Characterization of Pyrolysis Oil Produced From Organic and Plastic Wastes Using an Auger Reactor

aut.relation.articlenumber116723
aut.relation.endpage116723
aut.relation.journalEnergy Conversion and Management
aut.relation.startpage116723
aut.relation.volume278
dc.contributor.authorHasan, MM
dc.contributor.authorRasul, MG
dc.contributor.authorJahirul, MI
dc.contributor.authorKhan, MMK
dc.date.accessioned2023-05-30T01:52:27Z
dc.date.available2023-05-30T01:52:27Z
dc.date.issued2023-01-28
dc.description.abstractThe objective of this study is to assess the suitability of pyrolysis oils produced from organic and plastic wastes for engine application. The assessment was performed by comparing the properties of the obtained pyrolysis oils with those of standard engine fuel. A fast pyrolysis process with an auger reactor was used to convert organic wastes such as beauty leaf fruit husk (BLFH), macadamia nutshell (MNS), and municipal green waste (MGW), and plastic waste such as waste high-density polythene (HDPE) into oil. Prior to pyrolysis experiments, all the wastes were characterized using a thermogravimetric and a CHNS analyser to perform proximate and ultimate analyses. The experiments were performed using varied temperatures ranging from 400 °C to 550 °C at intervals of 25 °C, a 3-minute residence time and 2-mm feedstock particle size. The maximum yield of pyrolysis oil was obtained at 475 °C for BLFH (42.75 %), at 500 °C for MNS (45.09 %) and MGW (44.72 %) and at 525 °C for HDPE (61.29 %). The chemical and physical properties of the pyrolysis oils were analysed using Fourier transform infrared spectroscopy (FTIR), Gas chromatography–mass spectrometry (GC–MS), elemental and physicochemical properties analysis. The characterisation results reveal that the pyrolysis oils obtained from BLFH, MNS and MGW are enriched with phenolic, aromatic, and oxygenated compounds and oil obtained from HDPE contains mostly hydrocarbons and aromatics. The BLFH, MNS and MGW derived oils have higher viscosity and density and lower calorific value compared to that of HDPE derived oil. Due to these features, the oils obtained from organic wastes are not suitable for engine application without further refinement. HDPE derived oil, on the other hand, meets most of the criteria to be an engine fuel. However, a firm conclusion cannot be drawn until this oil has been tested in an engine.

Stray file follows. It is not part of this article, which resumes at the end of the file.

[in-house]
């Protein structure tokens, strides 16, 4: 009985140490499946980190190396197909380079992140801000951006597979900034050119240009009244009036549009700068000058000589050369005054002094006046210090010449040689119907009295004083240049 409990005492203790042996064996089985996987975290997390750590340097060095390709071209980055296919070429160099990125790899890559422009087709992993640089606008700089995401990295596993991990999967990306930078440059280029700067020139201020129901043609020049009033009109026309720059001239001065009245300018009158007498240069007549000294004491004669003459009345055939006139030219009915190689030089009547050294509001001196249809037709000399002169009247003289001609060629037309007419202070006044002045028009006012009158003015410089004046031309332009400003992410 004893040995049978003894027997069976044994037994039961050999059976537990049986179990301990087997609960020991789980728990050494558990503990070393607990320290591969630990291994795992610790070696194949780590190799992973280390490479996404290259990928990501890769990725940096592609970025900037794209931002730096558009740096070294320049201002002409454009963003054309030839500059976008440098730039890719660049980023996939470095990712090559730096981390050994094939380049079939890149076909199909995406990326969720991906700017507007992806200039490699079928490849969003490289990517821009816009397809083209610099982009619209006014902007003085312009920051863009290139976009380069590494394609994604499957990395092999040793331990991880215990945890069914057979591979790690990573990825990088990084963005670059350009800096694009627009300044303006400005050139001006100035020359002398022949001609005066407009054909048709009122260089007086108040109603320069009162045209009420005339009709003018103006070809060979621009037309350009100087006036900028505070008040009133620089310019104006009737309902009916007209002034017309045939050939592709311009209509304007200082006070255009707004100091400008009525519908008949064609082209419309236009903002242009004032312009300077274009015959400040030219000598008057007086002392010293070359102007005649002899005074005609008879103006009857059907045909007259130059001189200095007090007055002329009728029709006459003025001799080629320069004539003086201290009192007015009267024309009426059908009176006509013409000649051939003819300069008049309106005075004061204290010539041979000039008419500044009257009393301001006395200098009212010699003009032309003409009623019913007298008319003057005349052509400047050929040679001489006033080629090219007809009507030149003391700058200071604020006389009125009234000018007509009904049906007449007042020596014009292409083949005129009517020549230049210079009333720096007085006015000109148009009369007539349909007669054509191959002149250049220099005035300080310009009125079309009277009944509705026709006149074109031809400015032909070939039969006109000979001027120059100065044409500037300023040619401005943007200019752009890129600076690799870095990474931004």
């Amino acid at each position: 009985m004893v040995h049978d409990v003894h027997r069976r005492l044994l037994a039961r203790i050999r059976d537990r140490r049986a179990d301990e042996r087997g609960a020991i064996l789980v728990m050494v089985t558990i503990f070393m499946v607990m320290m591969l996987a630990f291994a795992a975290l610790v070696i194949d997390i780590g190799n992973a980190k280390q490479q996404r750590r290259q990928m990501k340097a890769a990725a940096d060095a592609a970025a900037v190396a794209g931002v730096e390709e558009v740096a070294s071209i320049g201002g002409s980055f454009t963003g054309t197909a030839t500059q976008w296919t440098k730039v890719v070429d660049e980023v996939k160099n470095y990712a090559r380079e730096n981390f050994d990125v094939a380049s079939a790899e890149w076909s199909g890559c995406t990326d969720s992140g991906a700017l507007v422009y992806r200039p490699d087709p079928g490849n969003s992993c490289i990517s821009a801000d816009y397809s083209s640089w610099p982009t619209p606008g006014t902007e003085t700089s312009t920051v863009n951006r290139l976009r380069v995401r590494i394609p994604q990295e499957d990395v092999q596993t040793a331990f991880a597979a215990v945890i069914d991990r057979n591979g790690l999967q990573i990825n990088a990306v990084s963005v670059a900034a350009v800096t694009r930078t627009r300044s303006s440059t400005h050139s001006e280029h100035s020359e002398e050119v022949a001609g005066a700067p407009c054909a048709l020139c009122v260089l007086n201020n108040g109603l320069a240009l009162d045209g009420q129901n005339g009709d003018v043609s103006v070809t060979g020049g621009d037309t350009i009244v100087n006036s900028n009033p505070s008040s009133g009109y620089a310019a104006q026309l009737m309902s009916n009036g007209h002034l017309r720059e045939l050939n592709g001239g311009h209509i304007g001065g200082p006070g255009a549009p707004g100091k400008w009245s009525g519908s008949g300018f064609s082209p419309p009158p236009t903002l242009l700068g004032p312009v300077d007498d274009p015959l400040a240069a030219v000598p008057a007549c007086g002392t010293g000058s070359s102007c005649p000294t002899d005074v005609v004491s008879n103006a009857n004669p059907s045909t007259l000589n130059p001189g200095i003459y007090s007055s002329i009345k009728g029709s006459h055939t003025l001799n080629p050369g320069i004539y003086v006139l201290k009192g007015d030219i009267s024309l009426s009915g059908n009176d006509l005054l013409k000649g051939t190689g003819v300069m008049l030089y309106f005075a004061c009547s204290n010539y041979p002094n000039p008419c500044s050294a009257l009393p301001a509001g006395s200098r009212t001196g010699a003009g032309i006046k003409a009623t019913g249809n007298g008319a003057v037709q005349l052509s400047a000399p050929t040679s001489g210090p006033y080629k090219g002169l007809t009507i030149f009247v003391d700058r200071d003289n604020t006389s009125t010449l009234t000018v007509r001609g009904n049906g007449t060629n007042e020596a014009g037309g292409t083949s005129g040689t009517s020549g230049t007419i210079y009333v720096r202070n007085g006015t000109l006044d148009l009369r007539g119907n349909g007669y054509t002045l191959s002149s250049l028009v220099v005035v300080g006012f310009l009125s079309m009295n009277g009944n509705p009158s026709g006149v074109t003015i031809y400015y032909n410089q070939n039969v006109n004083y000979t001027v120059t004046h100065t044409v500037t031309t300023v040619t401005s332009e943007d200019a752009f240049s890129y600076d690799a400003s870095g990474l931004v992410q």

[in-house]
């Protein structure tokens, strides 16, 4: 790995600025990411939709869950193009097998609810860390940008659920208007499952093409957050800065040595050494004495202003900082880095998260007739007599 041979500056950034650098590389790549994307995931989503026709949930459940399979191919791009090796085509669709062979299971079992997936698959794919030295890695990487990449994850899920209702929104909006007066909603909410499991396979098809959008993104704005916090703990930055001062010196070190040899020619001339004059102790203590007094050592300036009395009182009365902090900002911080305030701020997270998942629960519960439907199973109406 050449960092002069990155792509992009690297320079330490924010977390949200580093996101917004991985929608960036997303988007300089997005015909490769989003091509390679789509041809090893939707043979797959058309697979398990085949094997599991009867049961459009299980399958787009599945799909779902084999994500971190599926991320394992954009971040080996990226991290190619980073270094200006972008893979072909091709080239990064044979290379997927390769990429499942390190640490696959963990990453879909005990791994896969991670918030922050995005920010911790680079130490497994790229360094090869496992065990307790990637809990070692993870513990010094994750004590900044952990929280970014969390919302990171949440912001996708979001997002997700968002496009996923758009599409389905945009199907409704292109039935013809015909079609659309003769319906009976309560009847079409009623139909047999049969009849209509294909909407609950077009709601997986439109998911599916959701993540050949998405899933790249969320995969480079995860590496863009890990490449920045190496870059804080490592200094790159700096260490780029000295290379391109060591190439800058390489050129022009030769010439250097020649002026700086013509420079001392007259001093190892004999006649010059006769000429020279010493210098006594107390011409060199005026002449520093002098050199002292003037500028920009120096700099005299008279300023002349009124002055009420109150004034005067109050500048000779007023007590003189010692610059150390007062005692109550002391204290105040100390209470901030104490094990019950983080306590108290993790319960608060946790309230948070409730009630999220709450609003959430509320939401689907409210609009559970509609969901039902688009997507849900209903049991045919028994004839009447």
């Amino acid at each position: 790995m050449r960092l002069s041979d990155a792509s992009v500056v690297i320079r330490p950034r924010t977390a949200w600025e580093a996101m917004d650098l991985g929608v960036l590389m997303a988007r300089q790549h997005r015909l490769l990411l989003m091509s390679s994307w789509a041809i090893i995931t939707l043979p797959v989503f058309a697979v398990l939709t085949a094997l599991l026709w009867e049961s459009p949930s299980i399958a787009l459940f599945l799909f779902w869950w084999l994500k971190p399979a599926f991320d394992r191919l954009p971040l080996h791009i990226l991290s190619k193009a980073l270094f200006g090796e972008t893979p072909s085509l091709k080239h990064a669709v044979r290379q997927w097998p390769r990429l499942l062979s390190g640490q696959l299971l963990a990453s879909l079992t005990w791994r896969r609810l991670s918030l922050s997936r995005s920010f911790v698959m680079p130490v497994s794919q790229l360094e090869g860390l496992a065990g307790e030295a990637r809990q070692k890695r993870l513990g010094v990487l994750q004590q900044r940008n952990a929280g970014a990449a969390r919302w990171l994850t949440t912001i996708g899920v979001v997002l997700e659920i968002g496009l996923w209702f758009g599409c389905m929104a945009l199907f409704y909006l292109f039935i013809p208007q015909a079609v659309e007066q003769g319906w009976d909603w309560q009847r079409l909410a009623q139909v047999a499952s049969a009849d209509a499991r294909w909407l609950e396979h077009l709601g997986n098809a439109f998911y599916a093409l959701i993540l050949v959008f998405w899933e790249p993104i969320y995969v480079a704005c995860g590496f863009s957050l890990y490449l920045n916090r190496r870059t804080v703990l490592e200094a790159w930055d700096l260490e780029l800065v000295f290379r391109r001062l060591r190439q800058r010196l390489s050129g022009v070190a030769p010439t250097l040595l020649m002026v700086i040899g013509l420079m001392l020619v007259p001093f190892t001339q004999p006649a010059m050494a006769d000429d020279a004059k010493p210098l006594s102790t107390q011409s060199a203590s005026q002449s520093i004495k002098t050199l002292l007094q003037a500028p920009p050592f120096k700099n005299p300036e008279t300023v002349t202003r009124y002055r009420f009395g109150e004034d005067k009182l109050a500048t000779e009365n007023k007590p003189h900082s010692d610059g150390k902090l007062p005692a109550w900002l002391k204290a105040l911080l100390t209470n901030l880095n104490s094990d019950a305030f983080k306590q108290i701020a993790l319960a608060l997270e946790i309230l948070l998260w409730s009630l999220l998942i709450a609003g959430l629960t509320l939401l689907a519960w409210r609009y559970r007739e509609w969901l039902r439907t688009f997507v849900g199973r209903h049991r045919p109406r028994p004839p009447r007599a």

dc.identifier.citationEnergy Conversion and Management, ISSN: 0196-8904 (Print), Elsevier BV, 278, 116723-116723. doi: 10.1016/j.enconman.2023.116723
dc.identifier.doi10.1016/j.enconman.2023.116723
dc.identifier.issn0196-8904
dc.identifier.urihttps://hdl.handle.net/10292/16183
dc.languageen
dc.publisherElsevier BV
dc.relation.urihttps://www.sciencedirect.com/science/article/pii/S0196890423000699
dc.rights.accessrightsOpenAccess
dc.rights.urihttp://creativecommons.org/licenses/by/4.0/
dc.subject4004 Chemical Engineering
dc.subject40 Engineering
dc.subject4008 Electrical Engineering
dc.subject4017 Mechanical Engineering
dc.subject0906 Electrical and Electronic Engineering
dc.subject0913 Mechanical Engineering
dc.subjectEnergy
dc.subject4004 Chemical engineering
dc.subject4008 Electrical engineering
dc.subject4017 Mechanical engineering
dc.titleCharacterization of Pyrolysis Oil Produced From Organic and Plastic Wastes Using an Auger Reactor
dc.typeJournal Article
pubs.elements-id492548
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